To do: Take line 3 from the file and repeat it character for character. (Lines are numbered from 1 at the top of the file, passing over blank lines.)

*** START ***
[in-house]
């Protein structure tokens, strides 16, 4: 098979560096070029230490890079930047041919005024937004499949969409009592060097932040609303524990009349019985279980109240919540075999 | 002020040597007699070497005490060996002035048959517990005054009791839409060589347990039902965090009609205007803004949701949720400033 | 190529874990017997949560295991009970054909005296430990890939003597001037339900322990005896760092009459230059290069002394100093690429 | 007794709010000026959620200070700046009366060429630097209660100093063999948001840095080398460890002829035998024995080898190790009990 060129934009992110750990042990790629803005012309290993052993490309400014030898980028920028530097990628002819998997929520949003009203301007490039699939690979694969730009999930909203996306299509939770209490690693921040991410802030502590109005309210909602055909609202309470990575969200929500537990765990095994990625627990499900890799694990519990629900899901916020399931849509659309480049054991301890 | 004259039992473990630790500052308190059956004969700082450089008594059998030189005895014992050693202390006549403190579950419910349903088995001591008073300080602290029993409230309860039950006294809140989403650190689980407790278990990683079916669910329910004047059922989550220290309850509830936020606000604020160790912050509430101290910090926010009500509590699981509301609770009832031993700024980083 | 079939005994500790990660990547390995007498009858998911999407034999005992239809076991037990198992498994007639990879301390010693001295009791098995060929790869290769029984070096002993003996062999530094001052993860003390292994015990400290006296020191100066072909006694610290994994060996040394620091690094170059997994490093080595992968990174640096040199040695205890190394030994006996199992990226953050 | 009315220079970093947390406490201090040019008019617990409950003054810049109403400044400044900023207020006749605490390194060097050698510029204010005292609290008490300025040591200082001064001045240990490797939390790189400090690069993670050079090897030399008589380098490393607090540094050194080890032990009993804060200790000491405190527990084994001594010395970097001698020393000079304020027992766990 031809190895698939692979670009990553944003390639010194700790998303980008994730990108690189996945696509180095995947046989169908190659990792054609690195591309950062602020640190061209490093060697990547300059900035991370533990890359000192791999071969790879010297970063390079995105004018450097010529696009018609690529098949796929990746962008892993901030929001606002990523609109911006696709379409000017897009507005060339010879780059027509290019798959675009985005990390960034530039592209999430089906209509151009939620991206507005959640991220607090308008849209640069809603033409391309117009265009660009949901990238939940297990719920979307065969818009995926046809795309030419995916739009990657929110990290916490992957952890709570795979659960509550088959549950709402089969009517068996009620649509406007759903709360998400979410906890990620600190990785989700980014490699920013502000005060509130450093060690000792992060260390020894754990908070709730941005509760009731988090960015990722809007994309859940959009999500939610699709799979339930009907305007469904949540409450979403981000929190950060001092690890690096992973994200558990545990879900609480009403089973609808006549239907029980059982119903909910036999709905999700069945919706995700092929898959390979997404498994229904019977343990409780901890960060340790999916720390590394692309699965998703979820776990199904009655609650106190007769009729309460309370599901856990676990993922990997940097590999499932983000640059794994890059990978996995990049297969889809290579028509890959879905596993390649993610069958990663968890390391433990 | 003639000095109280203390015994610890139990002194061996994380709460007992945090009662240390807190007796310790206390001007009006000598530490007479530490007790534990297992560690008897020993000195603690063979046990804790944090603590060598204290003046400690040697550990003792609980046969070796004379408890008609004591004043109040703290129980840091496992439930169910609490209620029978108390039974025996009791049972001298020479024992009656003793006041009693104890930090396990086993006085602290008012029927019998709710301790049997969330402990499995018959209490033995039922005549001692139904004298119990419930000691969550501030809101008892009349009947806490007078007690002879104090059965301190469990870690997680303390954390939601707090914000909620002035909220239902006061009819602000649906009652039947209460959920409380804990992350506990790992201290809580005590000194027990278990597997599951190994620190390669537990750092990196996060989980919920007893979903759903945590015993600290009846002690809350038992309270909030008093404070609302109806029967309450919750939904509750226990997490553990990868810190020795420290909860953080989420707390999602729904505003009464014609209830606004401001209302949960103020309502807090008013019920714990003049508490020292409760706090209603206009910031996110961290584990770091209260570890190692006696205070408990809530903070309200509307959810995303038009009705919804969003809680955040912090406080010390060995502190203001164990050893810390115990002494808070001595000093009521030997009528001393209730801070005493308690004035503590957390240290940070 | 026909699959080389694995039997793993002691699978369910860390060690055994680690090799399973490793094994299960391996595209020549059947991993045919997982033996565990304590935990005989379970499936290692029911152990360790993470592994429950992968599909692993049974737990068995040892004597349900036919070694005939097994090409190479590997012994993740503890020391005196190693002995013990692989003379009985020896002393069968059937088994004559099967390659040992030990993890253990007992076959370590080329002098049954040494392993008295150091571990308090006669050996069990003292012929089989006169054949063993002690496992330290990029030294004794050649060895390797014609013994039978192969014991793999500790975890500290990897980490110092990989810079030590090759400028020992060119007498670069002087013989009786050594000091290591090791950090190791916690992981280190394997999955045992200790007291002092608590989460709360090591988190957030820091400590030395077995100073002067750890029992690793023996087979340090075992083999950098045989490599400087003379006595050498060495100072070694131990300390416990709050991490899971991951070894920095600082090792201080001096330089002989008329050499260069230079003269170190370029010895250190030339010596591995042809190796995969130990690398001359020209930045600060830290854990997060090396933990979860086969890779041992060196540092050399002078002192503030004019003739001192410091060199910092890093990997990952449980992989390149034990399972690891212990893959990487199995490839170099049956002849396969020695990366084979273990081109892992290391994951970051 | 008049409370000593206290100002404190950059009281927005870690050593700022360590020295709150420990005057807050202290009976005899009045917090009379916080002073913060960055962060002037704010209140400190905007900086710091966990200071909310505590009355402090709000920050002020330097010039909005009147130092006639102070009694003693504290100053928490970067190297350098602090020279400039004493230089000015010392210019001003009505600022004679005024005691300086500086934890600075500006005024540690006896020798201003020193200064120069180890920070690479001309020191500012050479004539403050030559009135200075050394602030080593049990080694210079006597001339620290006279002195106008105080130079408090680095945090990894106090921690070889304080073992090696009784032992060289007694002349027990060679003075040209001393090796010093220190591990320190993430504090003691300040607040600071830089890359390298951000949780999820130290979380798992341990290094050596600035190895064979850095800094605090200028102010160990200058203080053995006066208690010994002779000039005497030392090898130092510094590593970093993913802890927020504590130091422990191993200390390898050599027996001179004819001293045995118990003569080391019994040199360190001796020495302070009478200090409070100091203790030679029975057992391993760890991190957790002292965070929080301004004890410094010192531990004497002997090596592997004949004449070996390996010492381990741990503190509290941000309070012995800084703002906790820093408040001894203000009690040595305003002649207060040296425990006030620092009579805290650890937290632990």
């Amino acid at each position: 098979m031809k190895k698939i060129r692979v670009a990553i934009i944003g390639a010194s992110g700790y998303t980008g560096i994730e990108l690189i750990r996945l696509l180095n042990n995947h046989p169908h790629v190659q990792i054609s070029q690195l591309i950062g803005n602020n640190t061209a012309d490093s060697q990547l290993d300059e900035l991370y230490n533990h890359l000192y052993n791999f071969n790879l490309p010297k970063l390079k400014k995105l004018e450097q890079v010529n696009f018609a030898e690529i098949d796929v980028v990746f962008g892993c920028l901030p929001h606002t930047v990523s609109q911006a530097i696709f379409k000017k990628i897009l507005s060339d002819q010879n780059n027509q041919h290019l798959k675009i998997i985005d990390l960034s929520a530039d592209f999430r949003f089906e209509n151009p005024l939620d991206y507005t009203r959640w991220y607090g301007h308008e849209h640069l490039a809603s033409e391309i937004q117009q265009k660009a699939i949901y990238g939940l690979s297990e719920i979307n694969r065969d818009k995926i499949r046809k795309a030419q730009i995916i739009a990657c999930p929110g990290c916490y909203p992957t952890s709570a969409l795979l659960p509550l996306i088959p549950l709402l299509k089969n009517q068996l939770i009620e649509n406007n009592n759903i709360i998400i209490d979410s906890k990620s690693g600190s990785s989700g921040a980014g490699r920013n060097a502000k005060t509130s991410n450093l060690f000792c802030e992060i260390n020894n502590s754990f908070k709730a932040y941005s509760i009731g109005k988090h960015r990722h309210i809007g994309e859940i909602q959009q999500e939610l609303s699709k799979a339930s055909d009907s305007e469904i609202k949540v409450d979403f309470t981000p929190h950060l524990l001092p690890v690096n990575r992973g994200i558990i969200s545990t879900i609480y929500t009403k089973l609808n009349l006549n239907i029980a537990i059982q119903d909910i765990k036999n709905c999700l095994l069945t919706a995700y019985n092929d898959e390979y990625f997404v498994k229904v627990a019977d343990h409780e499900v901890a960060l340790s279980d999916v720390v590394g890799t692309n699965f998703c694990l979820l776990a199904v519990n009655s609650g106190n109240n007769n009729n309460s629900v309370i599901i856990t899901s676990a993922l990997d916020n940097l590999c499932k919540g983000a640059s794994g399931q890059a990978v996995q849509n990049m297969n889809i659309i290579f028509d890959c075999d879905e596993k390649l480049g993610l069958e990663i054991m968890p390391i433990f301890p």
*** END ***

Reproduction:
């Amino acid at each position: 098979m031809k190895k698939i060129r692979v670009a990553i934009i944003g390639a010194s992110g700790y998303t980008g560096i994730e990108l690189i750990r996945l696509l180095n042990n995947h046989p169908h790629v190659q990792i054609s070029q690195l591309i950062g803005n602020n640190t061209a012309d490093s060697q990547l290993d300059e900035l991370y230490n533990h890359l000192y052993n791999f071969n790879l490309p010297k970063l390079k400014k995105l004018e450097q890079v010529n696009f018609a030898e690529i098949d796929v980028v990746f962008g892993c920028l901030p929001h606002t930047v990523s609109q911006a530097i696709f379409k000017k990628i897009l507005s060339d002819q010879n780059n027509q041919h290019l798959k675009i998997i985005d990390l960034s929520a530039d592209f999430r949003f089906e209509n151009p005024l939620d991206y507005t009203r959640w991220y607090g301007h308008e849209h640069l490039a809603s033409e391309i937004q117009q265009k660009a699939i949901y990238g939940l690979s297990e719920i979307n694969r065969d818009k995926i499949r046809k795309a030419q730009i995916i739009a990657c999930p929110g990290c916490y909203p992957t952890s709570a969409l795979l659960p509550l996306i088959p549950l709402l299509k089969n009517q068996l939770i009620e649509n406007n009592n759903i709360i998400i209490d979410s906890k990620s690693g600190s990785s989700g921040a980014g490699r920013n060097a502000k005060t509130s991410n450093l060690f000792c802030e992060i260390n020894n502590s754990f908070k709730a932040y941005s509760i009731g109005k988090h960015r990722h309210i809007g994309e859940i909602q959009q999500e939610l609303s699709k799979a339930s055909d009907s305007e469904i609202k949540v409450d979403f309470t981000p929190h950060l524990l001092p690890v690096n990575r992973g994200i558990i969200s545990t879900i609480y929500t009403k089973l609808n009349l006549n239907i029980a537990i059982q119903d909910i765990k036999n709905c999700l095994l069945t919706a995700y019985n092929d898959e390979y990625f997404v498994k229904v627990a019977d343990h409780e499900v901890a960060l340790s279980d999916v720390v590394g890799t692309n699965f998703c694990l979820l776990a199904v519990n009655s609650g106190n109240n007769n009729n309460s629900v309370i599901i856990t899901s676990a993922l990997d916020n940097l590999c499932k919540g983000a640059s794994g399931q890059a990978v996995q849509n990049m297969n889809i659309i290579f028509d890959c075999d879905e596993k390649l480049g993610l069958e990663i054991m968890p390391i433990f301890p």